Researchers at the Stanford University School of Medicine have identified a molecule that serves as natural protection against one of the most common intestinal pathogens.
Propionate, a byproduct of metabolism by a group of bacteria called the Bacteroides, inhibits the growth of Salmonella in the intestinal tract of mice, according to the researchers. The finding may help to explain why some people are better able to fight infection by Salmonella and other intestinal pathogens and lead to the development of better treatment strategies.
A paper describing the work will be published in Cell Host and Microbe.
The researchers determined that propionate doesn't trigger the immune response to thwart the pathogen. Instead, the molecule prolongs the time it takes the pathogen to start dividing by increasing its internal acidity.
Salmonella infections often cause diarrhea, fever and abdominal cramps. Most people recover within four to seven days. However, the illness may be severe enough to require hospitalization for some patients.
Salmonella causes about 1.2 million illnesses, 23,000 hospitalizations and 450 deaths nationwide each year, according to the Centers for Disease Control and Prevention. Most cases are caused by contaminated food.
Different responses to exposure
Humans differ in their response to exposure to bacterial infections. Some people get infected and some don't, some get sick and others stay healthy, and some spread the infection while others clear it.
For years, scientists have been using different strains of mice to determine how various genes might influence susceptibility to infection by intestinal pathogens. But this is the first time that researchers have looked at how the variability of gut bacteria in these mice might contribute to their different responses to pathogens.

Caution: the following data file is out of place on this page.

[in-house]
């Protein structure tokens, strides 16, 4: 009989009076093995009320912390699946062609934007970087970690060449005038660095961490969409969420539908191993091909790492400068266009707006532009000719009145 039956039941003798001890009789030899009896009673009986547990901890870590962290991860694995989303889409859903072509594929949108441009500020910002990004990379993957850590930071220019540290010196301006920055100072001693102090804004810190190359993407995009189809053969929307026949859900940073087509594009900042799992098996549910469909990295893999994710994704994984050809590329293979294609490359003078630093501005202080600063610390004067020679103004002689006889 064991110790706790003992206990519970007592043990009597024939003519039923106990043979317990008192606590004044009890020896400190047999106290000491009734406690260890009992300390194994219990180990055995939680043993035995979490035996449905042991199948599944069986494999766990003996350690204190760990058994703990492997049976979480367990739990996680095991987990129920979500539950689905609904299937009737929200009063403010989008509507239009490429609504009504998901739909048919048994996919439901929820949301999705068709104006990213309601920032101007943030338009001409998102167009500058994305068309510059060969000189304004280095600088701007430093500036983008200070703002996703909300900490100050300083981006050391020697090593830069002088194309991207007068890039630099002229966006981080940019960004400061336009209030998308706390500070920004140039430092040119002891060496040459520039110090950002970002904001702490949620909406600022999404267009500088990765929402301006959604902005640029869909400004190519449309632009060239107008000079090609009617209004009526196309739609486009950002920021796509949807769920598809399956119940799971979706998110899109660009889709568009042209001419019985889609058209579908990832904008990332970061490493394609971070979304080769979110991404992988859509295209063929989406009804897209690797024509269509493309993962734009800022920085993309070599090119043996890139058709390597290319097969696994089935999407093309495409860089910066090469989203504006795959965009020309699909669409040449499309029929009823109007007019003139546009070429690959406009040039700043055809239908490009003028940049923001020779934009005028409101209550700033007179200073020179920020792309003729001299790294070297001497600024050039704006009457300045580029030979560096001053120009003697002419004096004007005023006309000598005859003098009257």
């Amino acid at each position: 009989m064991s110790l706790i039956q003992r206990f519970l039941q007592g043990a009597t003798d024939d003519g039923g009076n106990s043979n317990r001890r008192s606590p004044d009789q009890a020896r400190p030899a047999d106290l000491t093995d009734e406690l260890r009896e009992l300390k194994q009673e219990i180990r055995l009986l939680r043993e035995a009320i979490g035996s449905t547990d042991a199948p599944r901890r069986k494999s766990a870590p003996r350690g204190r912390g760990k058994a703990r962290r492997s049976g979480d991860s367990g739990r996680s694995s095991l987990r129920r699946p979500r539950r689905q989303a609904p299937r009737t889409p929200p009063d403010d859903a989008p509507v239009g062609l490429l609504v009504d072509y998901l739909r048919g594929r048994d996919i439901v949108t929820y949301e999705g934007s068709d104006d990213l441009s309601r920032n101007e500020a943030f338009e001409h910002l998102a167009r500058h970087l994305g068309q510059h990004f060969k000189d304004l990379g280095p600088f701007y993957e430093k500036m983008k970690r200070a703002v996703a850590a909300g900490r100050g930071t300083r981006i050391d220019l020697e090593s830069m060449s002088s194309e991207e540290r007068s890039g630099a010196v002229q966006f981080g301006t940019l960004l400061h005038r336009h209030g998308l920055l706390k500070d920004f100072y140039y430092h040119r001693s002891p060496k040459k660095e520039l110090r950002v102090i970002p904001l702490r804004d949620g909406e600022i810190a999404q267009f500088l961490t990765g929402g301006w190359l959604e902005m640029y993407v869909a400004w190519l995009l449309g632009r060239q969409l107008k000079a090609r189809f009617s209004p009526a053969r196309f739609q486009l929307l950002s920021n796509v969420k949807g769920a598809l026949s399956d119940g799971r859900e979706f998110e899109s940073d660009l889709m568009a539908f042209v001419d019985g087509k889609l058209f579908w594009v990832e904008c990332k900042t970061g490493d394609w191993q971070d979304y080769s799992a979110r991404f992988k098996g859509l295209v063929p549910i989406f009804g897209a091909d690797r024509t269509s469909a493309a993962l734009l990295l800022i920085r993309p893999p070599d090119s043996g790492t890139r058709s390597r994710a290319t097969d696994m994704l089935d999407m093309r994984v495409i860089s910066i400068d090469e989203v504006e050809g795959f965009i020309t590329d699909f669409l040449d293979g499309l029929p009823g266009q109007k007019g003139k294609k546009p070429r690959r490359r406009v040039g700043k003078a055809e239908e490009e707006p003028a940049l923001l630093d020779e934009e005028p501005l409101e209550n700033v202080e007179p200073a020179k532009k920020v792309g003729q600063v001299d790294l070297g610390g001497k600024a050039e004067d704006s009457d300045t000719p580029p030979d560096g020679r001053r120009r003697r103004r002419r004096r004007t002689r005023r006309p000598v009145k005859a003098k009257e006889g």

The gut microbiota is an incredibly complex ecosystem. Trillions of bacteria, viruses and fungi form complex interactions with the host and each other in a densely packed, heterogeneous environment.
From mice to men
The scientists started with an observation that has been recognized in the field for years: Two inbred strains of mice harbor different levels of Salmonella in their guts after being infected with the pathogen.
First, they determined that the differences in Salmonella growth could be attributed to the natural composition of bacteria in the intestines of each mouse strain. They did this by performing fecal transplants, which involved giving mice antibiotics to kill off their usual composition of gut bacteria and then replacing the microbial community with the feces of other mice, some of whom were resistant to Salmonella infection. Then, the researchers determined which microbes were responsible for increased resistance to Salmonella infection by using machine-learning tools to identify which groups of bacteria were different between the strains.
They identified a specific group of bacteria, the Bacteroides, which was more abundant in mice transplanted with the microbiota that was protective against Salmonella. Bacteroides produce short-chain fatty acids such as formate, acetate, butyrate and propionate during metabolism, and levels of propionate were threefold higher in mice that were protected against Salmonella growth. Then, the researchers sought to figure out whether propionate protected against Salmonella by boosting the immune system like other short-chain fatty acids do.
The scientists examined their Salmonella model for the potential impact of propionate on the immune system but found that the molecule had a more direct effect on the growth of Salmonella. Propionate acts on Salmonella by dramatically decreasing its intracellular pH and thus increasing the time it takes for the bacterium to start dividing and growing, the study found.